After them, everyone awaits the arrival of the savior, Mike Trout.
But fans need to temper their enthusiasm. Let’s not forget he’s only 19 and has only a half-year of experience at advanced Class-A. For every prospect, there comes a time where he experiences failure for the first time. Can he adjust? That’s the true test, because for every professional baseball player his career is a series of adjustments as opposing pitchers seek out flaws and weaknesses. So let’s give the kid some breathing room, okay?
I look forward to a full healthy season for Randal Grichuk. He injured both hands in 2010, but during his last month of play with Cedar Rapids after his return he hit .366/.385/.645. As with many Angels minor league batters, Randal didn’t take many walks, but in that month he showed an improved knowledge of the strike zone, which is a good first step.
Charitably listed as 5’8″, Alexi Amarista hit .400 in 70 plate appearances during his late-season audition with Triple-A Salt Lake.
Two middle infielders are on the prospect radar. Jean Segura may switch to shortstop or remain at second base. He reminds me of a cross between a young Alberto Callaspo and a young Erick Aybar, but neither of those has produced the stellar numbers hoped for earlier in their minor league years. Diminutive Alexi Amarista may be the “feel good” story of 2011. He’s likely to start the year at Salt Lake, and the PCL is always generous to hitters, but he too draws few walks and tends to chase bad pitches.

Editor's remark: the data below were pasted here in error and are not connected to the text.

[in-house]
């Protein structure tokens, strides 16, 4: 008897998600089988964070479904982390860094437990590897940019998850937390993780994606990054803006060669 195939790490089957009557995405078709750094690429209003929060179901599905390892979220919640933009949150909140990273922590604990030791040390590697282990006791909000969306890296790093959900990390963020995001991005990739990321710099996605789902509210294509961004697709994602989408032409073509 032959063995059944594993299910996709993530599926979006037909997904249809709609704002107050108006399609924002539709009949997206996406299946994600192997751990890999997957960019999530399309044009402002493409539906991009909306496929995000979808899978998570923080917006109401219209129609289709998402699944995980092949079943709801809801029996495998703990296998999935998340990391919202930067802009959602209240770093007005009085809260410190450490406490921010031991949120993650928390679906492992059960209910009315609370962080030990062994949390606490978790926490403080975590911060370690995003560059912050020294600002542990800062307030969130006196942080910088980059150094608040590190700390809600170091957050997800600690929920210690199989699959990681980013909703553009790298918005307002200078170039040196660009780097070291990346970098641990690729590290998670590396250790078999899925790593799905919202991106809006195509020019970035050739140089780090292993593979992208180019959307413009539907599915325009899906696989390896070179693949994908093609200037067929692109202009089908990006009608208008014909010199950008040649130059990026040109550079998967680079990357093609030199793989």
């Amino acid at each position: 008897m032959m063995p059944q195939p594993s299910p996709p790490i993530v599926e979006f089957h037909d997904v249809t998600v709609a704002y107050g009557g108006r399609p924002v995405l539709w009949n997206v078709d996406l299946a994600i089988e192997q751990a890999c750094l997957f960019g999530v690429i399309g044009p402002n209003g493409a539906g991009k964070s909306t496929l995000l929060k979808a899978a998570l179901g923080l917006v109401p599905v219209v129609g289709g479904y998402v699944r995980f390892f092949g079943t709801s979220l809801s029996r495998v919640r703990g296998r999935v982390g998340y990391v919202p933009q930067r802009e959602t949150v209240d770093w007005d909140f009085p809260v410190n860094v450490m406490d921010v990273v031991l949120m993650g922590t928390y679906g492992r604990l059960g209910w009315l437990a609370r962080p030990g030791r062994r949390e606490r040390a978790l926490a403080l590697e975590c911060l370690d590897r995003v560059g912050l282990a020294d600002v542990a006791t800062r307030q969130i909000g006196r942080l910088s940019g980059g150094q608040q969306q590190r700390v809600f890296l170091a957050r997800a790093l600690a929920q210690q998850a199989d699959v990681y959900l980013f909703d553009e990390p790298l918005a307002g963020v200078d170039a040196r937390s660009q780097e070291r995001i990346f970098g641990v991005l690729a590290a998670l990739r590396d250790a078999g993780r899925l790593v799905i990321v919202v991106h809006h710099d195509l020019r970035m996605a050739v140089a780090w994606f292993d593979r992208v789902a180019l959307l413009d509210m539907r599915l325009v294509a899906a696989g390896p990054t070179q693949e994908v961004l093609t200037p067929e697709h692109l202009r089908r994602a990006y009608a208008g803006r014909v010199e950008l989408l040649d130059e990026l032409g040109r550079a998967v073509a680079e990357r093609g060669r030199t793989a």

If Aybar and Kendrick have another disappointing year, I wouldn’t be surprised to see the Angels have Segura at shortstop with Triple-A Salt Lake by season’s end as half of a double-play tandem with Amarista at second base.
The pitching prospect depth shallowed significantly in the last year, due to the Alberto Callaspo and Dan Haren trades. The Angels sent Sean O’Sullivan and Will Smith to Kansas City for Callaspo. Joe Saunders, Tyler Skaggs, Pat Corbin and Rafael Rodriguez went to Arizona for Haren.
I’ll be watching closely the progress of three pitchers — Tyler Chatwood, Trevor Recking and Garrett Richards.
Chatwood was the Angels’ 2010 minor league pitcher of the year. With High-A Rancho Cucamonga, he had a 1.77 ERA in 14 starts (81.1 IP), averaged 7.7 strikeouts per 9 IP and had a SO:BB ratio of 1.91. Promoted mid-season to Double-A Arkansas, his ERA climbed to 3.82 (68.1 IP), his strikeout rate dropped to 4.7 per 9 IP, and had a SO:BB ratio of 1.3:1. At age 20, he would have been one of the youngest starters in the Texas League, where he should resume in 2011.
Reckling was the 2009 minor league pitcher of the year, but at age 21 couldn’t handle Triple-A Salt Lake (8.53 ERA in 69.2 IP) and at mid-season found himself back in Double-A with Arkansas (4.56 ERA in 79.0 IP). Trevor is pretty much the only significant left-handed starting pitcher prospect left in the system, so the Angels need him to mature past his growing pains.
Richards will be 23 on May 27, and will probably start the season with Double-A Arkansas. Between Low-A Cedar Rapids (19 starts) and High-A Rancho Cucamonga (7 starts), Richards averaged 9.4 strikeouts per 9 IP. He has a mid-90s fastball, slider, changeup and curve ball. The curve could be a “plus” pitch but he seems reluctant to use it.